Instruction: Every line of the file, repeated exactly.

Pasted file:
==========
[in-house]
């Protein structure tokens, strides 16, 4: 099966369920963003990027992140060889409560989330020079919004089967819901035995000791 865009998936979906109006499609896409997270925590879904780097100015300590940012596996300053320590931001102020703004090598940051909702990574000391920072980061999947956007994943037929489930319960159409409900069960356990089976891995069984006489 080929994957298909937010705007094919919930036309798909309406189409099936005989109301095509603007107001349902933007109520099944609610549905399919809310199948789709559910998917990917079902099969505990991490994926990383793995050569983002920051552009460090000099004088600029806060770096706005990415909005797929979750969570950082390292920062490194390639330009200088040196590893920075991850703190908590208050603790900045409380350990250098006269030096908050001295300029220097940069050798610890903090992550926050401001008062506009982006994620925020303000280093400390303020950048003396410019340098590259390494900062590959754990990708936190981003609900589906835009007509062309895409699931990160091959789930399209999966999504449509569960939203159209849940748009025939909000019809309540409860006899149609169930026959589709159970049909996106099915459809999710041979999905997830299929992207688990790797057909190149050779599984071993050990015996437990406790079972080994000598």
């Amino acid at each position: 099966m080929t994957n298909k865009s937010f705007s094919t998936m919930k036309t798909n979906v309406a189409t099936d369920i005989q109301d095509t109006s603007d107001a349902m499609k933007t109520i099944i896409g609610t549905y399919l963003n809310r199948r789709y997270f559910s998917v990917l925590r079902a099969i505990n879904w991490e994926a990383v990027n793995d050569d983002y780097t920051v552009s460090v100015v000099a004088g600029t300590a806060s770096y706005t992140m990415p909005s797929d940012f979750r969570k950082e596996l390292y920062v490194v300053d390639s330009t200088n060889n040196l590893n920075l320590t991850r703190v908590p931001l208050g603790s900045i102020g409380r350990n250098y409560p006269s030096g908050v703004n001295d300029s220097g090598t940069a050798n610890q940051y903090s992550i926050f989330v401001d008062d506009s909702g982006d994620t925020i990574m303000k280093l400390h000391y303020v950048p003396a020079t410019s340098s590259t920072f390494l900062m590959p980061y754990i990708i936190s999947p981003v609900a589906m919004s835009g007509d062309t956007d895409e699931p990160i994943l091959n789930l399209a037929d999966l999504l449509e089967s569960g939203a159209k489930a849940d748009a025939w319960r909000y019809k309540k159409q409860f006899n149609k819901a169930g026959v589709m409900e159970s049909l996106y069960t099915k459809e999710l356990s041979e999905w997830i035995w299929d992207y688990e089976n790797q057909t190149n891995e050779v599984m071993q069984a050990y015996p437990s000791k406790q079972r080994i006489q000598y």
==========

[in-house]
């Protein structure tokens, strides 16, 4: 099966369920963003990027992140060889409560989330020079919004089967819901035995000791 865009998936979906109006499609896409997270925590879904780097100015300590940012596996300053320590931001102020703004090598940051909702990574000391920072980061999947956007994943037929489930319960159409409900069960356990089976891995069984006489 080929994957298909937010705007094919919930036309798909309406189409099936005989109301095509603007107001349902933007109520099944609610549905399919809310199948789709559910998917990917079902099969505990991490994926990383793995050569983002920051552009460090000099004088600029806060770096706005990415909005797929979750969570950082390292920062490194390639330009200088040196590893920075991850703190908590208050603790900045409380350990250098006269030096908050001295300029220097940069050798610890903090992550926050401001008062506009982006994620925020303000280093400390303020950048003396410019340098590259390494900062590959754990990708936190981003609900589906835009007509062309895409699931990160091959789930399209999966999504449509569960939203159209849940748009025939909000019809309540409860006899149609169930026959589709159970049909996106099915459809999710041979999905997830299929992207688990790797057909190149050779599984071993050990015996437990406790079972080994000598």
């Amino acid at each position: 099966m080929t994957n298909k865009s937010f705007s094919t998936m919930k036309t798909n979906v309406a189409t099936d369920i005989q109301d095509t109006s603007d107001a349902m499609k933007t109520i099944i896409g609610t549905y399919l963003n809310r199948r789709y997270f559910s998917v990917l925590r079902a099969i505990n879904w991490e994926a990383v990027n793995d050569d983002y780097t920051v552009s460090v100015v000099a004088g600029t300590a806060s770096y706005t992140m990415p909005s797929d940012f979750r969570k950082e596996l390292y920062v490194v300053d390639s330009t200088n060889n040196l590893n920075l320590t991850r703190v908590p931001l208050g603790s900045i102020g409380r350990n250098y409560p006269s030096g908050v703004n001295d300029s220097g090598t940069a050798n610890q940051y903090s992550i926050f989330v401001d008062d506009s909702g982006d994620t925020i990574m303000k280093l400390h000391y303020v950048p003396a020079t410019s340098s590259t920072f390494l900062m590959p980061y754990i990708i936190s999947p981003v609900a589906m919004s835009g007509d062309t956007d895409e699931p990160i994943l091959n789930l399209a037929d999966l999504l449509e089967s569960g939203a159209k489930a849940d748009a025939w319960r909000y019809k309540k159409q409860f006899n149609k819901a169930g026959v589709m409900e159970s049909l996106y069960t099915k459809e999710l356990s041979e999905w997830i035995w299929d992207y688990e089976n790797q057909t190149n891995e050779v599984m071993q069984a050990y015996p437990s000791k406790q079972r080994i006489q000598y």